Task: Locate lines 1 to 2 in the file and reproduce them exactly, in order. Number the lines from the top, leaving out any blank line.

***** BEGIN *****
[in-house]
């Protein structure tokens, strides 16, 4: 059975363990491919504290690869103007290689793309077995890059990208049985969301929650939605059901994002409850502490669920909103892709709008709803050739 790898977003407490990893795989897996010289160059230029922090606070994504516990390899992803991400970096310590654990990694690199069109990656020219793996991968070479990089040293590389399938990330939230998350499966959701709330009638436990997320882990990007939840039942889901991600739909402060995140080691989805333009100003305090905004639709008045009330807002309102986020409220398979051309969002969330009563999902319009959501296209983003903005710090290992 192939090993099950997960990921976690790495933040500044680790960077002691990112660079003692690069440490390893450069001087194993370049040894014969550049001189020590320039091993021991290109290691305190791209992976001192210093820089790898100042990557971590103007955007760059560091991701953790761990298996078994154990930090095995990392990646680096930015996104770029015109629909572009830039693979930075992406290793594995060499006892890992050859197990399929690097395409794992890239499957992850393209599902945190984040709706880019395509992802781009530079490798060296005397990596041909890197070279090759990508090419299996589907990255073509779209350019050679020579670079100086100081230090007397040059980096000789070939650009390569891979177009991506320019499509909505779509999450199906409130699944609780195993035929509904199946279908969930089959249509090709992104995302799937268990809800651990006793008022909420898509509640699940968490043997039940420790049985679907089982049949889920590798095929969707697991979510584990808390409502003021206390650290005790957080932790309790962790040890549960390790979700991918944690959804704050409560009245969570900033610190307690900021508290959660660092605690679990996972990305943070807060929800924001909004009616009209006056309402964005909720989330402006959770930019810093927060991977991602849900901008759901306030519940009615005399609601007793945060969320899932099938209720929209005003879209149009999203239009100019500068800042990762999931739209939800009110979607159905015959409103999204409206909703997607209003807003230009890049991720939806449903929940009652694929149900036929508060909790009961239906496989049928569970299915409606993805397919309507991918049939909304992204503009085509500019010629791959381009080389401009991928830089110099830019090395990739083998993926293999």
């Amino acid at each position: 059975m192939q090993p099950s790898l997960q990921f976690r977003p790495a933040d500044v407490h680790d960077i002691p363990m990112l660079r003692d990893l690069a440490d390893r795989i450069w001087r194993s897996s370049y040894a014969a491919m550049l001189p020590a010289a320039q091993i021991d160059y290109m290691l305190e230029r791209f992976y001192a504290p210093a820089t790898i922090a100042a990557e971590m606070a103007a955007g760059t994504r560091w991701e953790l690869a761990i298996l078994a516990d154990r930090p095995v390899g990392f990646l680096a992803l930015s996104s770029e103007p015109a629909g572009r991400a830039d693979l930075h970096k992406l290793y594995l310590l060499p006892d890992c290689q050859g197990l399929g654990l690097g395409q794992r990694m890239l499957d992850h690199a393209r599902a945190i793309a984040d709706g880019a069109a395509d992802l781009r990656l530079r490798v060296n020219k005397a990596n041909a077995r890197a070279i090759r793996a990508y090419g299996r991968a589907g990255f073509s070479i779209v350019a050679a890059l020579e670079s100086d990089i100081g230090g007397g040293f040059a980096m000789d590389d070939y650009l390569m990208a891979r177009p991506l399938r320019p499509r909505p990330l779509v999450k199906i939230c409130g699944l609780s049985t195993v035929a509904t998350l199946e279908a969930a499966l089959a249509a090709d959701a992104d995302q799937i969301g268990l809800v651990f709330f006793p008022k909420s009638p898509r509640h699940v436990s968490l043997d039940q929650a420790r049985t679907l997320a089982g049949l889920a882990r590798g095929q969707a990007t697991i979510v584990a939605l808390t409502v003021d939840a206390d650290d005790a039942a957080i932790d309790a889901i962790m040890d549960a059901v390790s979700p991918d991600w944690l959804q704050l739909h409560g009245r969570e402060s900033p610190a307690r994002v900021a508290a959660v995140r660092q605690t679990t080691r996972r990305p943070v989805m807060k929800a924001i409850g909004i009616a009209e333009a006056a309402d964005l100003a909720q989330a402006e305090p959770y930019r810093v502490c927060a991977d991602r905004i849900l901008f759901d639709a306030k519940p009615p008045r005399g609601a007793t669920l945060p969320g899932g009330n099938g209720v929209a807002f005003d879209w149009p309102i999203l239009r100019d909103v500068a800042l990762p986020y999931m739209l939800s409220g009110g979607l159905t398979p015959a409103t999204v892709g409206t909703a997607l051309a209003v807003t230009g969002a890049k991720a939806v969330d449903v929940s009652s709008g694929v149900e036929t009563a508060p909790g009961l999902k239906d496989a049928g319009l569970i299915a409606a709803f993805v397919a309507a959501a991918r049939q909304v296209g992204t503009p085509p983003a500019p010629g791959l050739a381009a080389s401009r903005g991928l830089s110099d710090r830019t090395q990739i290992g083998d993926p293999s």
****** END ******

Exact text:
[in-house]
């Protein structure tokens, strides 16, 4: 059975363990491919504290690869103007290689793309077995890059990208049985969301929650939605059901994002409850502490669920909103892709709008709803050739 790898977003407490990893795989897996010289160059230029922090606070994504516990390899992803991400970096310590654990990694690199069109990656020219793996991968070479990089040293590389399938990330939230998350499966959701709330009638436990997320882990990007939840039942889901991600739909402060995140080691989805333009100003305090905004639709008045009330807002309102986020409220398979051309969002969330009563999902319009959501296209983003903005710090290992 192939090993099950997960990921976690790495933040500044680790960077002691990112660079003692690069440490390893450069001087194993370049040894014969550049001189020590320039091993021991290109290691305190791209992976001192210093820089790898100042990557971590103007955007760059560091991701953790761990298996078994154990930090095995990392990646680096930015996104770029015109629909572009830039693979930075992406290793594995060499006892890992050859197990399929690097395409794992890239499957992850393209599902945190984040709706880019395509992802781009530079490798060296005397990596041909890197070279090759990508090419299996589907990255073509779209350019050679020579670079100086100081230090007397040059980096000789070939650009390569891979177009991506320019499509909505779509999450199906409130699944609780195993035929509904199946279908969930089959249509090709992104995302799937268990809800651990006793008022909420898509509640699940968490043997039940420790049985679907089982049949889920590798095929969707697991979510584990808390409502003021206390650290005790957080932790309790962790040890549960390790979700991918944690959804704050409560009245969570900033610190307690900021508290959660660092605690679990996972990305943070807060929800924001909004009616009209006056309402964005909720989330402006959770930019810093927060991977991602849900901008759901306030519940009615005399609601007793945060969320899932099938209720929209005003879209149009999203239009100019500068800042990762999931739209939800009110979607159905015959409103999204409206909703997607209003807003230009890049991720939806449903929940009652694929149900036929508060909790009961239906496989049928569970299915409606993805397919309507991918049939909304992204503009085509500019010629791959381009080389401009991928830089110099830019090395990739083998993926293999």